Monday, October 24, 2011

Get Your Money's Worth

Before spending hard earned money and a child's time on SAT prep course, find out:

1.  If the students are grouped according to ability.  I taught several SAT courses for prestigious places and this was not true.  When a student taking algebra is lumped into the same class as one taking trigonometry, learning cannot take place.  The group is just too diversified and the child aiming for 800 has very different needs than the one aiming for 500.

2.  If class size is small.  You are spending quite a bit of money so be sure your child is getting plenty of attention.  Make sure the people running the group will not just fill the room to capacity.

3.  What materials will be used.  Make sure the teacher is not just going to do the same stuff your child can do on his own.  I taught for a school once that just photocopied Barron's problems and passed them off as their own work.

4.  Consider hiring a private tutor instead.  You will pay more per hour but will probably be able to accomplish more in less time, making the cost the same and the gain significantly higher.

5.  And lastly, make sure your child wants to take the course.  I have seen too many kids sitting in these classes, bored to tears and fiddling with phones, waiting for the time to pass.  You can't force someone to learn.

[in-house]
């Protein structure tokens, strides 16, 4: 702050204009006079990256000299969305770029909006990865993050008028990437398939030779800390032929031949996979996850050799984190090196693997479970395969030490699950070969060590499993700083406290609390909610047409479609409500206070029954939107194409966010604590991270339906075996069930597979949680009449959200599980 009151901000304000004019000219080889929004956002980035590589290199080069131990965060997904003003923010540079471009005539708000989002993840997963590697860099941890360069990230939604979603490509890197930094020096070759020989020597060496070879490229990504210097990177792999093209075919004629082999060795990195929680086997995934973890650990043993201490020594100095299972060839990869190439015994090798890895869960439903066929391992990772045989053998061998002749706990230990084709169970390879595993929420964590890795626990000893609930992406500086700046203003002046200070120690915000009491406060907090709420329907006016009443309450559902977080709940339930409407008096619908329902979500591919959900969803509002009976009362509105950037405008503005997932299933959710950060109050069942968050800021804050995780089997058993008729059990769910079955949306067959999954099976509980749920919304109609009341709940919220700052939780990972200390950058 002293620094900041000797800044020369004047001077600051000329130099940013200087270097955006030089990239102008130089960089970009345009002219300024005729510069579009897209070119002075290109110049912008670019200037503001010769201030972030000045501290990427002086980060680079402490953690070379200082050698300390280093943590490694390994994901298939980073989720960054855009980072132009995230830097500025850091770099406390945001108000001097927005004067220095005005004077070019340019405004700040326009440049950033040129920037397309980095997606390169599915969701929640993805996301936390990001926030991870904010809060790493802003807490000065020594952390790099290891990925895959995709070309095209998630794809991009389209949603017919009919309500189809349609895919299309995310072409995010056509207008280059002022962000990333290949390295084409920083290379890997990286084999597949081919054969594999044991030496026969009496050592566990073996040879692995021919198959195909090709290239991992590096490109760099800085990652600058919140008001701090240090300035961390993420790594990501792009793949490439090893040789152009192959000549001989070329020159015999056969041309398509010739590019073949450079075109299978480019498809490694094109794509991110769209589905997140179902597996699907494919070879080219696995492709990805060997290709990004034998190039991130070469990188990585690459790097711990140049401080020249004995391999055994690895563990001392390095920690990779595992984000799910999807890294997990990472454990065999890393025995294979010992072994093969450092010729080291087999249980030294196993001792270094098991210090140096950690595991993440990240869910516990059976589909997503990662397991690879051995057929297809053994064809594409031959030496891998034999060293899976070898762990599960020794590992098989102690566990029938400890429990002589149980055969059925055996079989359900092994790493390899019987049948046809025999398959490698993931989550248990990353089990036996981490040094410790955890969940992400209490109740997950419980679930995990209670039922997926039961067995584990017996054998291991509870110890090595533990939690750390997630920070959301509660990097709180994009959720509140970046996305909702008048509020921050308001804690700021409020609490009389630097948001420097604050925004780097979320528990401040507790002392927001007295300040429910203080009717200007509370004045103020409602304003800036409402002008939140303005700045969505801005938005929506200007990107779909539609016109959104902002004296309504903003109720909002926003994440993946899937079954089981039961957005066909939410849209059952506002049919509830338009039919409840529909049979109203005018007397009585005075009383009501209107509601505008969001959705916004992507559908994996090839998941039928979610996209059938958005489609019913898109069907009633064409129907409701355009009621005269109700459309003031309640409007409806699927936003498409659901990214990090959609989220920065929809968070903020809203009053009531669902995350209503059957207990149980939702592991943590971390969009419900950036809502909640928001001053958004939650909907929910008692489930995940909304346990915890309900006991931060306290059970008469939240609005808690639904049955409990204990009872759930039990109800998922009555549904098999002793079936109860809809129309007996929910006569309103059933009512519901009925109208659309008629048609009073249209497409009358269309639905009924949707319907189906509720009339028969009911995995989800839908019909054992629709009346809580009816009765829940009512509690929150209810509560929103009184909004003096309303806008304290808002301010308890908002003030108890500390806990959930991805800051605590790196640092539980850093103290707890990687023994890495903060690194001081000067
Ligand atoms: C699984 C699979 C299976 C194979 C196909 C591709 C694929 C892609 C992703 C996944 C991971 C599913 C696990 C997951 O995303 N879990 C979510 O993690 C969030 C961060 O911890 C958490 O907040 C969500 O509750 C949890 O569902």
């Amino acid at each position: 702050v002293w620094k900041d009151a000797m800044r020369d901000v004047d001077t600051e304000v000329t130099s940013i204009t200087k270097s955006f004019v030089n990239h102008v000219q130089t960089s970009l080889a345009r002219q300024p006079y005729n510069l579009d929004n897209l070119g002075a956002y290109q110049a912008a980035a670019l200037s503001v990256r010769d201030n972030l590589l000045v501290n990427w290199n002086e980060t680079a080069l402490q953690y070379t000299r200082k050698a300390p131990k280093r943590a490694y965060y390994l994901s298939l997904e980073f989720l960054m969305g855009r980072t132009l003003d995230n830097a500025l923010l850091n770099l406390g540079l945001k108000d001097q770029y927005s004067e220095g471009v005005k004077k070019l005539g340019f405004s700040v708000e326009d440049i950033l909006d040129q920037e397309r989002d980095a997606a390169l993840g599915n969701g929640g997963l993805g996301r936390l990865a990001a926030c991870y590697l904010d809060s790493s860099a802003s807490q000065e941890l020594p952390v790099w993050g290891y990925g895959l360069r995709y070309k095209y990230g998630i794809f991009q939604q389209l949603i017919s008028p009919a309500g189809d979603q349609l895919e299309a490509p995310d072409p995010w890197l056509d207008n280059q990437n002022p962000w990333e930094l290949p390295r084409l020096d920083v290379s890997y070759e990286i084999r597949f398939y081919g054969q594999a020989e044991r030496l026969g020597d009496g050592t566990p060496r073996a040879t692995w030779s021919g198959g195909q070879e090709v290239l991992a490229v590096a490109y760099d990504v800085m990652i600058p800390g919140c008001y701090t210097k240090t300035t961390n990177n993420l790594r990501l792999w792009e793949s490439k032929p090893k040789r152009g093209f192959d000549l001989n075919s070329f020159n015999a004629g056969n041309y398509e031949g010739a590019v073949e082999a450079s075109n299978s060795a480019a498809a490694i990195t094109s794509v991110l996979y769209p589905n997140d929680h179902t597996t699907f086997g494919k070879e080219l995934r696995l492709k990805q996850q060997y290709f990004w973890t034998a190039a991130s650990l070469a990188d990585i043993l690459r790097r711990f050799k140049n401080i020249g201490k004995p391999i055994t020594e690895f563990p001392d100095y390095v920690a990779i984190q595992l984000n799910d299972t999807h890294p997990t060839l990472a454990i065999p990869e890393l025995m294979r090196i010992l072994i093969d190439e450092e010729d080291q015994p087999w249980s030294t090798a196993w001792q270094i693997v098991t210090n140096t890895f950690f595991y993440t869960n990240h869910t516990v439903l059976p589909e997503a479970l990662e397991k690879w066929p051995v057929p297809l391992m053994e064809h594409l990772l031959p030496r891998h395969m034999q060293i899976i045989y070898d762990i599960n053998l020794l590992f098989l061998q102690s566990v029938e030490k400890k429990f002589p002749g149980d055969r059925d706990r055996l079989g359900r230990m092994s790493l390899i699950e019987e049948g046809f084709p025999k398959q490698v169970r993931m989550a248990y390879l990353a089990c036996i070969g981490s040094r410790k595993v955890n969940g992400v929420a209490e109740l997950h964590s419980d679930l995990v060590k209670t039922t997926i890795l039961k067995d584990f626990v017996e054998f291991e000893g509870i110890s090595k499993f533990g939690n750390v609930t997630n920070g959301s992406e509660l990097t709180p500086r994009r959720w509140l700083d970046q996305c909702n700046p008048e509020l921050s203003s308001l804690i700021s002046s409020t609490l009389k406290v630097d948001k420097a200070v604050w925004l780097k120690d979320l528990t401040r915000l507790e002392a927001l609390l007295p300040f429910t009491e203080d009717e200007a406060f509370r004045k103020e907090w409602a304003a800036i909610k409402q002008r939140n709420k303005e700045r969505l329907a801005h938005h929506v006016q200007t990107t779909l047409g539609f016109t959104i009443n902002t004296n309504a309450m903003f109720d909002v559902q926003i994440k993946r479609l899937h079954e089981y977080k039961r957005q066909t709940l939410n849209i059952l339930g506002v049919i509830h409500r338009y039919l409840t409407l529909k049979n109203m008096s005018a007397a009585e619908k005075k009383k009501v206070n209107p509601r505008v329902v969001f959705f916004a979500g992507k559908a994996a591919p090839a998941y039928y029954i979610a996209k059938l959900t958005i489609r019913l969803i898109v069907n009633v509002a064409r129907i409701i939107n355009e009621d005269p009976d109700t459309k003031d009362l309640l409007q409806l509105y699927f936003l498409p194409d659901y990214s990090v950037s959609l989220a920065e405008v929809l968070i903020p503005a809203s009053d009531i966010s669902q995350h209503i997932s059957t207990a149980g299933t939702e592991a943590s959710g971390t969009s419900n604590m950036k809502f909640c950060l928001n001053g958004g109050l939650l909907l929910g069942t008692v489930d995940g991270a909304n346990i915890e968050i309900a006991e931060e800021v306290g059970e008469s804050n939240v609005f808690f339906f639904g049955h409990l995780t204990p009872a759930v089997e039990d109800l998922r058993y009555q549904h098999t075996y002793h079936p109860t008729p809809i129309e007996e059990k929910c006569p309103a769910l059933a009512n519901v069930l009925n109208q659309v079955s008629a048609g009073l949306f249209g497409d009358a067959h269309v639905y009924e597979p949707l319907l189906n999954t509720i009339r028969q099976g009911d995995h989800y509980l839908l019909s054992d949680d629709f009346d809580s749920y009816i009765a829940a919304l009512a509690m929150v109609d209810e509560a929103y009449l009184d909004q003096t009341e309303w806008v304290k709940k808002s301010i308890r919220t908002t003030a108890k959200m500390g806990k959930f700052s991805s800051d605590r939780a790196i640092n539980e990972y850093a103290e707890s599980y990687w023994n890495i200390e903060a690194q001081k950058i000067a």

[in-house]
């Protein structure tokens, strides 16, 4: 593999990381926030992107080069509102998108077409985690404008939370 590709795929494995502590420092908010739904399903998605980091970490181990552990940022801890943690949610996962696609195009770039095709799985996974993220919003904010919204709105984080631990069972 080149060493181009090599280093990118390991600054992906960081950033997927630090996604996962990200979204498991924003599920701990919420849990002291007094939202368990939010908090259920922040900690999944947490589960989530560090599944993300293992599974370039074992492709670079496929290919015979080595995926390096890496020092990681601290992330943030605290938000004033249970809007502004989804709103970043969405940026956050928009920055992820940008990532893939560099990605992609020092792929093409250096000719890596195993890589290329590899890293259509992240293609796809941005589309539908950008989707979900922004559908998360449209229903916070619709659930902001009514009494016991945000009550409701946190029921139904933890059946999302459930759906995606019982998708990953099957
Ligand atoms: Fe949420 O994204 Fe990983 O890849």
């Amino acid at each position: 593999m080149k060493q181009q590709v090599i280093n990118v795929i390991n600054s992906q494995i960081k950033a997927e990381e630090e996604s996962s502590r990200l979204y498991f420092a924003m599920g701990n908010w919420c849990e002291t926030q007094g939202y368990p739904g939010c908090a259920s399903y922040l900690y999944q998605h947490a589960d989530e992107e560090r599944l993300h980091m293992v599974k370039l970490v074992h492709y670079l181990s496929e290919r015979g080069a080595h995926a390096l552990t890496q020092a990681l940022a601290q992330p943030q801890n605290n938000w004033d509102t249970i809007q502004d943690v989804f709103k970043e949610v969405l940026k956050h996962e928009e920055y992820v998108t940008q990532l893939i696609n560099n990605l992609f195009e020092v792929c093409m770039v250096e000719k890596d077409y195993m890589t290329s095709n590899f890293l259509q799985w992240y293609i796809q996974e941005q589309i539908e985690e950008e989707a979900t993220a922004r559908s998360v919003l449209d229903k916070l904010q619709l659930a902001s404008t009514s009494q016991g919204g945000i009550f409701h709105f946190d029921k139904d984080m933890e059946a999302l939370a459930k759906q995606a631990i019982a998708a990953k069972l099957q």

NYC Educator said...

Great advice. I will take it to heart. Thank you!

Jen said...

Being a (word of mouth, only a student or two at a time) private tutor, I have to agree with #4.

8-10 sessions with me will cost you (in my smallish, but definitely urban city) the same or less than a big prep course.

Your kid won't get timed tests in a classroom with me (usually offered by all the big prep people) -- but those tests aren't "real" tests anyway and are designed to show, well, improvement!

When you hire a private tutor, they are able to pinpoint what you need to work on and what you've already got and not waste anyone's time.

Again, motivation is a factor, but much less when you have to spend an hour face to face with an adult every week!

BUT I'll also say that for really motivated kids who are already scoring pretty well, I recommend paying the kids.

That is, if you think your kid just needs more practice, buy the big blue SAT book, do Test 1 first to get a baseline score. Do several tests from 4-10, looking back at your mistakes and writing down and learning vocabulary words. Then finish up with tests 2 and 3 in as close to test conditions as possible.

Tell your kid you'll pay them X dollars for each completed and corrected/learned from test. And do it. Usually cheapest method, IF already high scoring (>600) and IF motivated and desiring of cash.